Who's the guy at the party no one wants to talk to? He is the insurance salesman, or at least that's how the old saw goes. For seniors this stereotype is no longer true: they have so many serious insurance concerns and questions that they are more likely to be hounding the agent for answers and preventing him from getting to the hors d'oeuvres.
There are so many more insurance decisions for seniors to make than there were just 10 years ago that it seems almost overwhelming. You used to sign up for Medicare and were done with it. Now retirees have a choice of managed care options and insurance companies. To supplement Medicare there are 10 choices of types of policies plus numerous insurance companies to screen.
The growing need for long-term care in nursing facilities and at home has created a whole new class of insurance policies to consider. And life insurance, which long ago stopped being a simple product, demands some important estate planning decisions in retirement.
Here is an overview of the choices and questions facing seniors. Before making decisions, however, you should carefully research the options that are most appropriate for you. There are plenty of publications, Web sites run by government agencies and non-profit groups, and professional advisers to help you.
Medicare threw some choice, and inevitable confusion, into the market last year when it began allowing seniors to enroll in managed care plans through local insurance companies or to stick with traditional Medicare. Traditional Medicare is the fee-for-service program begun in 1966. It allows retirees to use just about any health care provider anywhere. The provider is paid a fee for the service. If the Medicare fee doesn't cover everything, the patient has to bear part of the cost. Many seniors usually buy a supplemental private policy - known as "Medigap" insurance. Now Medicare participants can select a managed care option instead. They pick an insurance company and a primary care physician who gives basic health services and decides who they can use for more complicated forms of care. The advantages are small out-of-pocket costs - the managed care plan doesn't sock the patient with a lot of extra bills, as long as the patient uses doctors and facilities that are part of the plan. Also, the patient doesn't have to pay hundreds or thousands of dollars for a Medigap policy. Some managed care plans also cover a portion of some prescription drug costs, something Medicare doesn't do.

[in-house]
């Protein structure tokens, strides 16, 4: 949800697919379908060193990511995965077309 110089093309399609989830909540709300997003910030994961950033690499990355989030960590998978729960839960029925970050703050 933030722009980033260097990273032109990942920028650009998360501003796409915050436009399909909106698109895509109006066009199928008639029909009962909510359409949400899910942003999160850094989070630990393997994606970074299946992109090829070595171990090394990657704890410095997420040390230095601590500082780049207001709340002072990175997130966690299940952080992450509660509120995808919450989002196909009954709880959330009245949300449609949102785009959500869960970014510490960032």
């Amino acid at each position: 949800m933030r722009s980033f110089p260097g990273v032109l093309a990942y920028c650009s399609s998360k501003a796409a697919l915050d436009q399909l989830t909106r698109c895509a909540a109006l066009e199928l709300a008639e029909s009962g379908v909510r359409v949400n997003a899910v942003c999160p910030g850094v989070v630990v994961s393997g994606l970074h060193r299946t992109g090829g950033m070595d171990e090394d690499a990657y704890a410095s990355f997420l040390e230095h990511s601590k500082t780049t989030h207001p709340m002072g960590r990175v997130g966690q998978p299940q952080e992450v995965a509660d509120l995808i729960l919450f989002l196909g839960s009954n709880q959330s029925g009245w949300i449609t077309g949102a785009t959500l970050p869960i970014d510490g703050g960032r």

But there is a big potential drawback: the managed care plan gets paid a fixed rate by Medicare. It has an incentive to hold down its costs, and that may affect decisions on a patient's health care. Also, coverage outside of the managed care plan's geographic area may be limited.
Those who travel a lot and spend extended periods of time away from home - Florida snowbirds, for instance - may find traditional Medicare and a Medigap supplemental policy offering more comprehensive coverage.
If you are retiring from a company that offers retiree health coverage do some serious homework before making a decision. Employer-sponsored retiree coverage may give you better benefits than anything you can do on your own. If you opt out at retirement many employer plans won't let you back in. Through next year you will have the right to switch to a new Medicare option at any time. After that you will be limited to one change per year in most cases. And, to confuse matters more, Medicare soon will offer several more choices.
In the Buffalo area, seniors have a choice of eight managed care plans run by Blue Cross and Blue Shield of Western New York, Independent Health Association, and Univera Healthcare.
You can compare their plans to traditional Medicare by going to Medicare's comparison Web site at www.medicare.gov/MPHcompare/Home.asp Medicare offers a sister Web site that allows you to find the 16 insurers who offer Medigap plans to Western New Yorkers. You can find help at www.medicare.gov/mgcompare/home.asp